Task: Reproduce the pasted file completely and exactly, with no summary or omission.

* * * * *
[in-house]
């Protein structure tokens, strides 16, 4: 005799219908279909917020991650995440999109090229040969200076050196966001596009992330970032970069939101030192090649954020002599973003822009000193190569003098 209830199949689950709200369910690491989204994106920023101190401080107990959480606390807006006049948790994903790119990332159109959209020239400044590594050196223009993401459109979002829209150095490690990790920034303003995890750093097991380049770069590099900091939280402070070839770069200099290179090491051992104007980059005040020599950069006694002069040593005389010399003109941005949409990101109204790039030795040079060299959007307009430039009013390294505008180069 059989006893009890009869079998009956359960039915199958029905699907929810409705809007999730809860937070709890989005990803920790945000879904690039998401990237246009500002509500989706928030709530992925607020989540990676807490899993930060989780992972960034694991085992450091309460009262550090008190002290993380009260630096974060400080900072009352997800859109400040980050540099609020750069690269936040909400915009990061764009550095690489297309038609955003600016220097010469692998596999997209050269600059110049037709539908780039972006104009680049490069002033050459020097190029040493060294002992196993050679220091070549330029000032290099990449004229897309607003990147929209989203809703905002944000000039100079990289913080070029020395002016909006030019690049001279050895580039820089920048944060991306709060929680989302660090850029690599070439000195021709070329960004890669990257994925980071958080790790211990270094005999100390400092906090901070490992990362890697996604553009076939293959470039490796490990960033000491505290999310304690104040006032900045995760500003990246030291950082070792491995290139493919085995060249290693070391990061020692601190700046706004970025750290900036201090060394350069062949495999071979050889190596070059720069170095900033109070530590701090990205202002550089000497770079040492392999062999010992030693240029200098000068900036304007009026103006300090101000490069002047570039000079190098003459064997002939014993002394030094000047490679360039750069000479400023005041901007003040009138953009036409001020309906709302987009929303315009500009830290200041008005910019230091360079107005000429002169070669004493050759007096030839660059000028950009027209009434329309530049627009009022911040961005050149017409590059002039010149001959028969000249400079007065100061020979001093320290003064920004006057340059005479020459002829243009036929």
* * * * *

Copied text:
[in-house]
């Protein structure tokens, strides 16, 4: 005799219908279909917020991650995440999109090229040969200076050196966001596009992330970032970069939101030192090649954020002599973003822009000193190569003098 209830199949689950709200369910690491989204994106920023101190401080107990959480606390807006006049948790994903790119990332159109959209020239400044590594050196223009993401459109979002829209150095490690990790920034303003995890750093097991380049770069590099900091939280402070070839770069200099290179090491051992104007980059005040020599950069006694002069040593005389010399003109941005949409990101109204790039030795040079060299959007307009430039009013390294505008180069 059989006893009890009869079998009956359960039915199958029905699907929810409705809007999730809860937070709890989005990803920790945000879904690039998401990237246009500002509500989706928030709530992925607020989540990676807490899993930060989780992972960034694991085992450091309460009262550090008190002290993380009260630096974060400080900072009352997800859109400040980050540099609020750069690269936040909400915009990061764009550095690489297309038609955003600016220097010469692998596999997209050269600059110049037709539908780039972006104009680049490069002033050459020097190029040493060294002992196993050679220091070549330029000032290099990449004229897309607003990147929209989203809703905002944000000039100079990289913080070029020395002016909006030019690049001279050895580039820089920048944060991306709060929680989302660090850029690599070439000195021709070329960004890669990257994925980071958080790790211990270094005999100390400092906090901070490992990362890697996604553009076939293959470039490796490990960033000491505290999310304690104040006032900045995760500003990246030291950082070792491995290139493919085995060249290693070391990061020692601190700046706004970025750290900036201090060394350069062949495999071979050889190596070059720069170095900033109070530590701090990205202002550089000497770079040492392999062999010992030693240029200098000068900036304007009026103006300090101000490069002047570039000079190098003459064997002939014993002394030094000047490679360039750069000479400023005041901007003040009138953009036409001020309906709302987009929303315009500009830290200041008005910019230091360079107005000429002169070669004493050759007096030839660059000028950009027209009434329309530049627009009022911040961005050149017409590059002039010149001959028969000249400079007065100061020979001093320290003064920004006057340059005479020459002829243009036929």